don't want to have to deal with this.

Pema: Well let me give you what I think is --for -- seems to be for
people the most accessible thing is that if you can—for instance,
just go to your body at that point—

Oprah: Um hm.

Pema: and connect with the sensation.

Oprah: And the sensation--

Pema: Of what it feels like, which is always -- feels really bad, and
it's usually in the throat or the heart or the solar plexus. And it
feels like a tightening. If you can stay with that feeling and
breathe very deeply in and very deeply out, and say to yourself,
millions of people all over the world share this kind of fear,
discomfort what—I don't even have to call it anything—they share this
not wanting things to be this way. And it's my link with humanity.
And why—and it gives birth to a chain reaction which causes people to
strike out and hurt other people or self-destruct. In other words,
not staying with the feeling cuts you off from your compassion for
others, your empathy for others, and also from the largeness of your
own heart and mind. So somehow it seems to me with the people that
I've been working with, if they can connect with the idea that this
moment in time is shared by -- it's sort of a shared experience all
over the world. And not staying with it gives birth to a lot of pain
and a lot of destruction that we see in the world today. And so then
what do you do? How do you stay with it? And I think the most
straightforward way is to breathe in very deeply, try to connect with
the feeling. And then just relax on the out breath. And breathe in
very deeply and connect with the feeling, and breathe out on the out
breath. And I call it compassionate abiding. Because it's staying
with yourself when for your whole lifetime you've always run away at
that point.

Oprah: Well yes, it's like you say in When Things Fall Apart, that
every moment is the perfect teacher.

Pema: Yeah. Yeah. That's right.

Oprah: One of the things I've learned to ask, especially in difficult
situations, and the bigger the crises or difficulty, the question I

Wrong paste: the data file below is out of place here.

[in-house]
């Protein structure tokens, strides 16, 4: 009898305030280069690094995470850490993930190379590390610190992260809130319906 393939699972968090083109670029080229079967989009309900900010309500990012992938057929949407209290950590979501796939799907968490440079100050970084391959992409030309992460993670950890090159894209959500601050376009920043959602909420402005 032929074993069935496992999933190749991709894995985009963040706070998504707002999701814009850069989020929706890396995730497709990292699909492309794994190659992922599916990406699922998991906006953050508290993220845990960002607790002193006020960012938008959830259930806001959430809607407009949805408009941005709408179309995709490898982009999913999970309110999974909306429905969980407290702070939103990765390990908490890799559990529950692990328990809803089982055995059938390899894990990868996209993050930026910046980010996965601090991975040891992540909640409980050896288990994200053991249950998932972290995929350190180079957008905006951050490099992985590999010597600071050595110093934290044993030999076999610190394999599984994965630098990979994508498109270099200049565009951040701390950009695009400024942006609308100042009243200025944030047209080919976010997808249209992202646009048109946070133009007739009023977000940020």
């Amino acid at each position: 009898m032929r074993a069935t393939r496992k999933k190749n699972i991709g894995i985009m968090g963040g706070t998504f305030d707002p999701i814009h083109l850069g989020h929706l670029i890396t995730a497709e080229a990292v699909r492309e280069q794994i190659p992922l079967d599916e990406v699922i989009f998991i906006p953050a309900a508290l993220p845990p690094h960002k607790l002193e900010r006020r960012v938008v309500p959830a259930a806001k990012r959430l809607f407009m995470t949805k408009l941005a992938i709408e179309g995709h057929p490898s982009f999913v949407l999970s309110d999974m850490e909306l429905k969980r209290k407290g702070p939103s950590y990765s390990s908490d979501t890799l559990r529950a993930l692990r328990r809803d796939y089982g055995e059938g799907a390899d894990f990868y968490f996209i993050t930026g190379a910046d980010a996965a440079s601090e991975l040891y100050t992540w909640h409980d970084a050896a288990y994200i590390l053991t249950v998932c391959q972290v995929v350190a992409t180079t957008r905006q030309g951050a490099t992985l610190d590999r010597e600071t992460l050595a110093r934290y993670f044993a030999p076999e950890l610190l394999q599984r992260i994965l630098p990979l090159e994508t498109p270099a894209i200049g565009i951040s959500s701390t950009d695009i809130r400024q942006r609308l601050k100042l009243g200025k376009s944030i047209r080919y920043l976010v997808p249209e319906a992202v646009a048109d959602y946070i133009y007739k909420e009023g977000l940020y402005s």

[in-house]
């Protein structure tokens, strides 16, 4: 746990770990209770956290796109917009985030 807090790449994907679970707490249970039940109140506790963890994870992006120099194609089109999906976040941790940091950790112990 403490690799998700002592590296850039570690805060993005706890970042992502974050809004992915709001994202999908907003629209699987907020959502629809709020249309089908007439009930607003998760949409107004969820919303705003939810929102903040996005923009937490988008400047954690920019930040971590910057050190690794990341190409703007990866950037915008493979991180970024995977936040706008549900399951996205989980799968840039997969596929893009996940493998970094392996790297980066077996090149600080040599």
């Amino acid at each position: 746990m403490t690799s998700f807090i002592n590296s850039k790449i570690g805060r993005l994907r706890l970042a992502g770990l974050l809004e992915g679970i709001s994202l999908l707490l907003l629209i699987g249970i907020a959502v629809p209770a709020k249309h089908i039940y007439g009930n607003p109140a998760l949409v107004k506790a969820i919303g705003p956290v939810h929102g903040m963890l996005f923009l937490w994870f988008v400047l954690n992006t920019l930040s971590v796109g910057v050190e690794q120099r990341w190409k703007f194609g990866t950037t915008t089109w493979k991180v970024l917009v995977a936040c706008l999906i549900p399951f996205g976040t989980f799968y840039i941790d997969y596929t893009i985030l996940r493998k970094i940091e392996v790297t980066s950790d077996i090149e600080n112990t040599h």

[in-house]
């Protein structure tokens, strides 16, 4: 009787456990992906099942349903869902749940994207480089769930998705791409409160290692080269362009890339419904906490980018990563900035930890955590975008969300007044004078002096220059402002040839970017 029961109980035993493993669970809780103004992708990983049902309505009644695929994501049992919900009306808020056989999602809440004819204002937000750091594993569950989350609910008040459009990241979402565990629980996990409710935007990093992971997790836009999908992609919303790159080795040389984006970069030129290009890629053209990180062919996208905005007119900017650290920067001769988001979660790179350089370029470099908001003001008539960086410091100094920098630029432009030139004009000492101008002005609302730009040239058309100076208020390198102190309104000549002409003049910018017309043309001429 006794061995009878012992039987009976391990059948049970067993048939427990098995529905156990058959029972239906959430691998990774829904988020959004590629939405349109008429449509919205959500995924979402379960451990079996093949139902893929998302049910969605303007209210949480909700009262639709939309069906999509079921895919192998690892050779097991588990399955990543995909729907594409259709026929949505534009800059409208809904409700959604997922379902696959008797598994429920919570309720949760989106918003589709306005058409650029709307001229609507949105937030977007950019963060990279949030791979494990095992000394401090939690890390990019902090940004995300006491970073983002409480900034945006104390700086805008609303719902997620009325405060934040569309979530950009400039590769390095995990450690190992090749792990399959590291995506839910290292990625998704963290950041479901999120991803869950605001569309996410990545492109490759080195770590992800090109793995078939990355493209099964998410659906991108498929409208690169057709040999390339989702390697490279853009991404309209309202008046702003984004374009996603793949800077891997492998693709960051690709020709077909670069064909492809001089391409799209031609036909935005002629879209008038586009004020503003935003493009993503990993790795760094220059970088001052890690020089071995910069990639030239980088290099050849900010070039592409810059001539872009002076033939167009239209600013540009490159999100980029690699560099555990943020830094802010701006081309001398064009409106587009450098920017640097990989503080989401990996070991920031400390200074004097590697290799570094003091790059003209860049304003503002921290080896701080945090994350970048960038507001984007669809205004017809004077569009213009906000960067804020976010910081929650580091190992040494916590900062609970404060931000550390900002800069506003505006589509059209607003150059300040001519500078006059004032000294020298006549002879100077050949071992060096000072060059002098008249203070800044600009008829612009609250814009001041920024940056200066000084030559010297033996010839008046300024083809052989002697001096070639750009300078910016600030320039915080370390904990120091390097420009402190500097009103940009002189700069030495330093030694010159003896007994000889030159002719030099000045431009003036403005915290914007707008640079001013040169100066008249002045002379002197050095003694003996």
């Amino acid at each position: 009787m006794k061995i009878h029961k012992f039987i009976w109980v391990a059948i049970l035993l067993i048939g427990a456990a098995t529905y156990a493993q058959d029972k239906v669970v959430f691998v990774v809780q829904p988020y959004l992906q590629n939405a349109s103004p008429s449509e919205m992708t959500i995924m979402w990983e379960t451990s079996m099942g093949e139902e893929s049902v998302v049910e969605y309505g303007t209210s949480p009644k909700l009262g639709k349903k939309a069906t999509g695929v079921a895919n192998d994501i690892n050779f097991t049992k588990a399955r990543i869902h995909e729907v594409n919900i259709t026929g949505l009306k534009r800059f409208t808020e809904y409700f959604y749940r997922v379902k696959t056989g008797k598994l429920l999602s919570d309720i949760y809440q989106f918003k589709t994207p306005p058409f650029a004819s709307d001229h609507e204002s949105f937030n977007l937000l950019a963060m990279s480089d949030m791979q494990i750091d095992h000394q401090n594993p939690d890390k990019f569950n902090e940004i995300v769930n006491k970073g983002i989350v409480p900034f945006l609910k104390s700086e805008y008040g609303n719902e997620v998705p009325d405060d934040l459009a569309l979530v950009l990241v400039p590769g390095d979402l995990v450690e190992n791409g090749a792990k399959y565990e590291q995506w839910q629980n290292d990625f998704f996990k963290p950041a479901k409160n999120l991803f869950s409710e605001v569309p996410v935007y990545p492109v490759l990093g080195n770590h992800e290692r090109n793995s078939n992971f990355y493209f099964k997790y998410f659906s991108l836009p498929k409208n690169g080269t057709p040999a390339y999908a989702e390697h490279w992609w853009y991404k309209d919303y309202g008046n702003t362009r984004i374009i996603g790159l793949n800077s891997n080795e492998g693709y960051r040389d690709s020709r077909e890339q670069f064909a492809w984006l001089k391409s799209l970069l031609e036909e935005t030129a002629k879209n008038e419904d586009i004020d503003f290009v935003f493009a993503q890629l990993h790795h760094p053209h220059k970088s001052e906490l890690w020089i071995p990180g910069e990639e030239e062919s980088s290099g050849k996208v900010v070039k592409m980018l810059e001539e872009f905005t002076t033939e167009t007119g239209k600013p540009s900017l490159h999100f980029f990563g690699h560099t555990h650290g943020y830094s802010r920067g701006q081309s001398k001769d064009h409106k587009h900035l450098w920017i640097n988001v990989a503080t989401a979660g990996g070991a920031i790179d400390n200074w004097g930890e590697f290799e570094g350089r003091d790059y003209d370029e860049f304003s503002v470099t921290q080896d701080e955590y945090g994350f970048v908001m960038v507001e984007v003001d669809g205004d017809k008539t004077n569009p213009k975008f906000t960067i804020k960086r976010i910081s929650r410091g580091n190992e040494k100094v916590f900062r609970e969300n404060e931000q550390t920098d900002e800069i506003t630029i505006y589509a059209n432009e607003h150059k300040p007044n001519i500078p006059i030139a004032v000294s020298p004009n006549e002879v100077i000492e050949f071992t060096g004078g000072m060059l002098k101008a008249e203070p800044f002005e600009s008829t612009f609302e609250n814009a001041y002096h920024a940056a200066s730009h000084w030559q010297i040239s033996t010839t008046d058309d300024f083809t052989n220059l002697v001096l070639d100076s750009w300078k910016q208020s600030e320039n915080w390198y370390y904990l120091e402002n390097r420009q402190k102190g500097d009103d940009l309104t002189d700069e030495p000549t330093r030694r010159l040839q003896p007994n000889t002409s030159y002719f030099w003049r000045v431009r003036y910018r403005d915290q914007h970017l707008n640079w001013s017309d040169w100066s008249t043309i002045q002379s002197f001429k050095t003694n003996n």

immediately ask always is, what is this here to teach me?

Pema: Yeah. Yeah, that's a very helpful thing. What is this here to
teach me? That's a very powerful way to look at it. I think people—my
feeling is that when people's lives do fall apart and they're in a
tough situation, their ears are really open for looking for good
medicine, you know. And spirituality often is really heard and used
like medicine when someone's hurting rather than just the latest
thing to do, you know. And so then people start coming up with their
own ways of expressing it, like you just did there, you know—

Oprah: Um hm.

Pema: -- what is this situation trying to teach me? All the religions
point to the fact that if you're fully present, it's the only place
that you can wake up. You don't wake up, you know, by zoning out or
somehow leaving. You wake up in the present moment. And so you have
to find your own simple grounded language about how to say that to
yourself. And that's a beautiful way to say it. What is this
moment—or what is this situation or this person got to teach me, you
know? Another thing I love, which I've learned from someone over the
years, was, you know, this is a unique moment. This encounter, as
unpleasant as I'm finding it, is unique. It's never going to happen
again in exactly this way. And maybe I'm glad of that but I don't